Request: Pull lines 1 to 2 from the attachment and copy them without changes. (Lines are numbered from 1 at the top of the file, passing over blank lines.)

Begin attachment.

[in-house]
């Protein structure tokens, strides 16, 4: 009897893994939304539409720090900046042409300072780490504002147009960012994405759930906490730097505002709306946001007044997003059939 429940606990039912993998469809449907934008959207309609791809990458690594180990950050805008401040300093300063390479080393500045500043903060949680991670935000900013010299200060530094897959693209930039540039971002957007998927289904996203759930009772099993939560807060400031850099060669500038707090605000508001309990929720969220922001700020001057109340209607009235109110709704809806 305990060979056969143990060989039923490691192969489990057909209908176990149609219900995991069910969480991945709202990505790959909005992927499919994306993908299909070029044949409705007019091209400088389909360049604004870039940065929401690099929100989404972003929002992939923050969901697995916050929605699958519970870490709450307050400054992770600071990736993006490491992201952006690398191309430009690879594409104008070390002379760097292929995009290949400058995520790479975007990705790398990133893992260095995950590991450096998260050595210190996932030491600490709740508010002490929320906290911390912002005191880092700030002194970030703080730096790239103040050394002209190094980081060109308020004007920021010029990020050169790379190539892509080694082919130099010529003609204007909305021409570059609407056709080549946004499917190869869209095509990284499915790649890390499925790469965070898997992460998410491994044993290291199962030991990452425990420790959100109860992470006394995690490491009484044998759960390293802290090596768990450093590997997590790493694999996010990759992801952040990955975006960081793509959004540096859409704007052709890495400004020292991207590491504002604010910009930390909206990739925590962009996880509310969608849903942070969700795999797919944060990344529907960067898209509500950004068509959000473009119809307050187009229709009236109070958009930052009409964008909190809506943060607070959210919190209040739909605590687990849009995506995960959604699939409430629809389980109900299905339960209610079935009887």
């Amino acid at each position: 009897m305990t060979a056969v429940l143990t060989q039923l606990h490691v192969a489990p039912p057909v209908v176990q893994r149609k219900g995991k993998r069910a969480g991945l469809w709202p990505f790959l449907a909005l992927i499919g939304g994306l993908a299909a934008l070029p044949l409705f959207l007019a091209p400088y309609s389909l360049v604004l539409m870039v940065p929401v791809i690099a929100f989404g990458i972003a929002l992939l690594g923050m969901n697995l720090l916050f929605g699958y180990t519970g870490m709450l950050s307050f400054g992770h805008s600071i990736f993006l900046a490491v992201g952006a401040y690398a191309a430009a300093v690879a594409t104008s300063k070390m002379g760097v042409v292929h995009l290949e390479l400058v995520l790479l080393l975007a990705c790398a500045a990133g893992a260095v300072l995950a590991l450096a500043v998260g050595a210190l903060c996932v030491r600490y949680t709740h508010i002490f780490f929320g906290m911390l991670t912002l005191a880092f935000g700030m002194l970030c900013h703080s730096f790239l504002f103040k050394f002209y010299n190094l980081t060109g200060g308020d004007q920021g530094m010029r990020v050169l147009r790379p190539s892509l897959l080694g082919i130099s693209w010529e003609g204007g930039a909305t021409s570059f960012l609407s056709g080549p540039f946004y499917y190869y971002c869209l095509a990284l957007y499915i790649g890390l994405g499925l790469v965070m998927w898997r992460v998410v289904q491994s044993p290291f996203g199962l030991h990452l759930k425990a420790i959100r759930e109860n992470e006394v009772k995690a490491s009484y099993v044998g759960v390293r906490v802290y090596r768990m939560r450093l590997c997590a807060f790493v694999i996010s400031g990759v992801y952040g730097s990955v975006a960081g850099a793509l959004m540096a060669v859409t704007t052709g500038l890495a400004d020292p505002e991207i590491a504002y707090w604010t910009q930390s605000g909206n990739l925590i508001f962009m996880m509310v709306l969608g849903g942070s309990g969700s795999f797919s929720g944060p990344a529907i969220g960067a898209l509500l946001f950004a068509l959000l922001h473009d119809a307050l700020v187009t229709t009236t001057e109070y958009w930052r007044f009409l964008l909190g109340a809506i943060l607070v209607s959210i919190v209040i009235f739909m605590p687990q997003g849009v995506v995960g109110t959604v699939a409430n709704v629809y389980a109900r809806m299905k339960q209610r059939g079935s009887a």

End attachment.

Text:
[in-house]
């Protein structure tokens, strides 16, 4: 009897893994939304539409720090900046042409300072780490504002147009960012994405759930906490730097505002709306946001007044997003059939 429940606990039912993998469809449907934008959207309609791809990458690594180990950050805008401040300093300063390479080393500045500043903060949680991670935000900013010299200060530094897959693209930039540039971002957007998927289904996203759930009772099993939560807060400031850099060669500038707090605000508001309990929720969220922001700020001057109340209607009235109110709704809806 305990060979056969143990060989039923490691192969489990057909209908176990149609219900995991069910969480991945709202990505790959909005992927499919994306993908299909070029044949409705007019091209400088389909360049604004870039940065929401690099929100989404972003929002992939923050969901697995916050929605699958519970870490709450307050400054992770600071990736993006490491992201952006690398191309430009690879594409104008070390002379760097292929995009290949400058995520790479975007990705790398990133893992260095995950590991450096998260050595210190996932030491600490709740508010002490929320906290911390912002005191880092700030002194970030703080730096790239103040050394002209190094980081060109308020004007920021010029990020050169790379190539892509080694082919130099010529003609204007909305021409570059609407056709080549946004499917190869869209095509990284499915790649890390499925790469965070898997992460998410491994044993290291199962030991990452425990420790959100109860992470006394995690490491009484044998759960390293802290090596768990450093590997997590790493694999996010990759992801952040990955975006960081793509959004540096859409704007052709890495400004020292991207590491504002604010910009930390909206990739925590962009996880509310969608849903942070969700795999797919944060990344529907960067898209509500950004068509959000473009119809307050187009229709009236109070958009930052009409964008909190809506943060607070959210919190209040739909605590687990849009995506995960959604699939409430629809389980109900299905339960209610079935009887």